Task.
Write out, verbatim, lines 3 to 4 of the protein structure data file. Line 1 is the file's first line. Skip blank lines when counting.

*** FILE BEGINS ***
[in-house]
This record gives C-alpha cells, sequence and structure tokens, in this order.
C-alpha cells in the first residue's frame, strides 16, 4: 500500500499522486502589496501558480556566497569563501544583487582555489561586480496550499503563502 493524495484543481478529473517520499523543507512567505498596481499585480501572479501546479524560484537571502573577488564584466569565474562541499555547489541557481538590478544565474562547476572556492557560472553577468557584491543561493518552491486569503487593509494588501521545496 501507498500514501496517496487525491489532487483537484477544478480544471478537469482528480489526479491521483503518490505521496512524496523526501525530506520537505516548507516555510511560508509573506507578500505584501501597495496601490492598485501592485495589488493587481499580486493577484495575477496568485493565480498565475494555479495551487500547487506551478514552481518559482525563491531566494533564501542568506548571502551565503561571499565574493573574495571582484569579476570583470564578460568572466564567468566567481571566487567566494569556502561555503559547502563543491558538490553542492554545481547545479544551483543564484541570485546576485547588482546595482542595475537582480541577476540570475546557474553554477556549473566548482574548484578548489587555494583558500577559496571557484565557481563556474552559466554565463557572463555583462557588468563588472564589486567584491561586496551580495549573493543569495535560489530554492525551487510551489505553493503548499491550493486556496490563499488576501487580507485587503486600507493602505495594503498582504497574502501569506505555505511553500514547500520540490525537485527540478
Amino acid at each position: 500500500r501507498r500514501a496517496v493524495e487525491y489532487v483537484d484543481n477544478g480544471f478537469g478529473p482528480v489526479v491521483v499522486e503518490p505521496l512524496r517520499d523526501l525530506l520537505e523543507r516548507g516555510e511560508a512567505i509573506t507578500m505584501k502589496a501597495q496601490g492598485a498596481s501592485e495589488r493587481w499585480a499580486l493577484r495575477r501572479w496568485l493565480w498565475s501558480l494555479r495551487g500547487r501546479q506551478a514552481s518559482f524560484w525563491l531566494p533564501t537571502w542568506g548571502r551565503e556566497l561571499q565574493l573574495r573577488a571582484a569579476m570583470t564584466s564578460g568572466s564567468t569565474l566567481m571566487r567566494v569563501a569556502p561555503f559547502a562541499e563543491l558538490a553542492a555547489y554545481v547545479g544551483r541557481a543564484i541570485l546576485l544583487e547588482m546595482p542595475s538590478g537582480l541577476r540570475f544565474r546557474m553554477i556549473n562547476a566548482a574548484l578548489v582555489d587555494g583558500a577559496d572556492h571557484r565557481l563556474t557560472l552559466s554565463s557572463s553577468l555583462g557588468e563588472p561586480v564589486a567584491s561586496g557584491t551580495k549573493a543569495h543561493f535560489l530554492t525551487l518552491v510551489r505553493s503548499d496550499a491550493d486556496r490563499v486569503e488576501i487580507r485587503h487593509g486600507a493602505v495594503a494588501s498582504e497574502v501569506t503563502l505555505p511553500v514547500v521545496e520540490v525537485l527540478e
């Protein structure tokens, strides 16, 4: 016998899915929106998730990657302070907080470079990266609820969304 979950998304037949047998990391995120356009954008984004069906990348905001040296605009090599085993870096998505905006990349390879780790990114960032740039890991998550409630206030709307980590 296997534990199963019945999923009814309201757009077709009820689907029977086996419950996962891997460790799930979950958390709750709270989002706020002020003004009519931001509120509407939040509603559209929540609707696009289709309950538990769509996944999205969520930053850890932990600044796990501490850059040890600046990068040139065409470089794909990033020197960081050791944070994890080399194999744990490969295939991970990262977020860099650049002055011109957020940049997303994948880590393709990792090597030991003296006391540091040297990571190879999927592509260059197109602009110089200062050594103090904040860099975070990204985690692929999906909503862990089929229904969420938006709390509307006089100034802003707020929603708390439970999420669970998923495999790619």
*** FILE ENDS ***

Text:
C-alpha cells in the first residue's frame, strides 16, 4: 500500500499522486502589496501558480556566497569563501544583487582555489561586480496550499503563502 493524495484543481478529473517520499523543507512567505498596481499585480501572479501546479524560484537571502573577488564584466569565474562541499555547489541557481538590478544565474562547476572556492557560472553577468557584491543561493518552491486569503487593509494588501521545496 501507498500514501496517496487525491489532487483537484477544478480544471478537469482528480489526479491521483503518490505521496512524496523526501525530506520537505516548507516555510511560508509573506507578500505584501501597495496601490492598485501592485495589488493587481499580486493577484495575477496568485493565480498565475494555479495551487500547487506551478514552481518559482525563491531566494533564501542568506548571502551565503561571499565574493573574495571582484569579476570583470564578460568572466564567468566567481571566487567566494569556502561555503559547502563543491558538490553542492554545481547545479544551483543564484541570485546576485547588482546595482542595475537582480541577476540570475546557474553554477556549473566548482574548484578548489587555494583558500577559496571557484565557481563556474552559466554565463557572463555583462557588468563588472564589486567584491561586496551580495549573493543569495535560489530554492525551487510551489505553493503548499491550493486556496490563499488576501487580507485587503486600507493602505495594503498582504497574502501569506505555505511553500514547500520540490525537485527540478
Amino acid at each position: 500500500r501507498r500514501a496517496v493524495e487525491y489532487v483537484d484543481n477544478g480544471f478537469g478529473p482528480v489526479v491521483v499522486e503518490p505521496l512524496r517520499d523526501l525530506l520537505e523543507r516548507g516555510e511560508a512567505i509573506t507578500m505584501k502589496a501597495q496601490g492598485a498596481s501592485e495589488r493587481w499585480a499580486l493577484r495575477r501572479w496568485l493565480w498565475s501558480l494555479r495551487g500547487r501546479q506551478a514552481s518559482f524560484w525563491l531566494p533564501t537571502w542568506g548571502r551565503e556566497l561571499q565574493l573574495r573577488a571582484a569579476m570583470t564584466s564578460g568572466s564567468t569565474l566567481m571566487r567566494v569563501a569556502p561555503f559547502a562541499e563543491l558538490a553542492a555547489y554545481v547545479g544551483r541557481a543564484i541570485l546576485l544583487e547588482m546595482p542595475s538590478g537582480l541577476r540570475f544565474r546557474m553554477i556549473n562547476a566548482a574548484l578548489v582555489d587555494g583558500a577559496d572556492h571557484r565557481l563556474t557560472l552559466s554565463s557572463s553577468l555583462g557588468e563588472p561586480v564589486a567584491s561586496g557584491t551580495k549573493a543569495h543561493f535560489l530554492t525551487l518552491v510551489r505553493s503548499d496550499a491550493d486556496r490563499v486569503e488576501i487580507r485587503h487593509g486600507a493602505v495594503a494588501s498582504e497574502v501569506t503563502l505555505p511553500v514547500v521545496e520540490v525537485l527540478e